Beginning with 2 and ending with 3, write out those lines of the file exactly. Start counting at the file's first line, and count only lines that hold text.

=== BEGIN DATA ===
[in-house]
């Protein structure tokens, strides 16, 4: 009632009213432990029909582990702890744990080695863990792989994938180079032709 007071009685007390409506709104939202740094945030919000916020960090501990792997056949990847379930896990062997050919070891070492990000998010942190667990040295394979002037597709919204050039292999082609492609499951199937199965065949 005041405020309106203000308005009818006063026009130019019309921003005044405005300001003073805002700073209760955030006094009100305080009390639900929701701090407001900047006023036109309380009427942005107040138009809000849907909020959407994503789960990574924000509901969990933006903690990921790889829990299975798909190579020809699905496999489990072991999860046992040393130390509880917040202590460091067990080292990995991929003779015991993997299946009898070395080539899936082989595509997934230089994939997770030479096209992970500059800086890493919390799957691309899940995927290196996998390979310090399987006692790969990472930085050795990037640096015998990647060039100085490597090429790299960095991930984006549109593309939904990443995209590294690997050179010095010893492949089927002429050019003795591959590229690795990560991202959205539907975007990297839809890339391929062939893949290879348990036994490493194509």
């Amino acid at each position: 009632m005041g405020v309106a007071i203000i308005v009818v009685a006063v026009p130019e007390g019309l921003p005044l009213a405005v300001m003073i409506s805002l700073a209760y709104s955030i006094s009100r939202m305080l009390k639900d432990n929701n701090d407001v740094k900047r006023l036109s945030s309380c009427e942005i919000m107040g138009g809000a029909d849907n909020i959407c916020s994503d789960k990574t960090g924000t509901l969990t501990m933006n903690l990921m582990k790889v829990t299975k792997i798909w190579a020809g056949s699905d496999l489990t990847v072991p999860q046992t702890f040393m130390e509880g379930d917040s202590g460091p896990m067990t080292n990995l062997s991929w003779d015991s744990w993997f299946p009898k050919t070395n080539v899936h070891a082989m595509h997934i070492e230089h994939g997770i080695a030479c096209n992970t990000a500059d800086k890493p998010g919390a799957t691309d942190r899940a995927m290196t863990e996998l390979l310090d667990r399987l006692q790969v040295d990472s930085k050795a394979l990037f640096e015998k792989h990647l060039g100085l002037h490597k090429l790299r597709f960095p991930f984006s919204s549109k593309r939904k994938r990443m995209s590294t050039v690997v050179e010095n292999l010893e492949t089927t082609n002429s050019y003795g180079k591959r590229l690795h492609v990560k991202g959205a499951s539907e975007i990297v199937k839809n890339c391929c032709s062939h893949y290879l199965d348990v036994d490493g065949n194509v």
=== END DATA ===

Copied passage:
């Protein structure tokens, strides 16, 4: 009632009213432990029909582990702890744990080695863990792989994938180079032709 007071009685007390409506709104939202740094945030919000916020960090501990792997056949990847379930896990062997050919070891070492990000998010942190667990040295394979002037597709919204050039292999082609492609499951199937199965065949 005041405020309106203000308005009818006063026009130019019309921003005044405005300001003073805002700073209760955030006094009100305080009390639900929701701090407001900047006023036109309380009427942005107040138009809000849907909020959407994503789960990574924000509901969990933006903690990921790889829990299975798909190579020809699905496999489990072991999860046992040393130390509880917040202590460091067990080292990995991929003779015991993997299946009898070395080539899936082989595509997934230089994939997770030479096209992970500059800086890493919390799957691309899940995927290196996998390979310090399987006692790969990472930085050795990037640096015998990647060039100085490597090429790299960095991930984006549109593309939904990443995209590294690997050179010095010893492949089927002429050019003795591959590229690795990560991202959205539907975007990297839809890339391929062939893949290879348990036994490493194509």
């Amino acid at each position: 009632m005041g405020v309106a007071i203000i308005v009818v009685a006063v026009p130019e007390g019309l921003p005044l009213a405005v300001m003073i409506s805002l700073a209760y709104s955030i006094s009100r939202m305080l009390k639900d432990n929701n701090d407001v740094k900047r006023l036109s945030s309380c009427e942005i919000m107040g138009g809000a029909d849907n909020i959407c916020s994503d789960k990574t960090g924000t509901l969990t501990m933006n903690l990921m582990k790889v829990t299975k792997i798909w190579a020809g056949s699905d496999l489990t990847v072991p999860q046992t702890f040393m130390e509880g379930d917040s202590g460091p896990m067990t080292n990995l062997s991929w003779d015991s744990w993997f299946p009898k050919t070395n080539v899936h070891a082989m595509h997934i070492e230089h994939g997770i080695a030479c096209n992970t990000a500059d800086k890493p998010g919390a799957t691309d942190r899940a995927m290196t863990e996998l390979l310090d667990r399987l006692q790969v040295d990472s930085k050795a394979l990037f640096e015998k792989h990647l060039g100085l002037h490597k090429l790299r597709f960095p991930f984006s919204s549109k593309r939904k994938r990443m995209s590294t050039v690997v050179e010095n292999l010893e492949t089927t082609n002429s050019y003795g180079k591959r590229l690795h492609v990560k991202g959205a499951s539907e975007i990297v199937k839809n890339c391929c032709s062939h893949y290879l199965d348990v036994d490493g065949n194509v």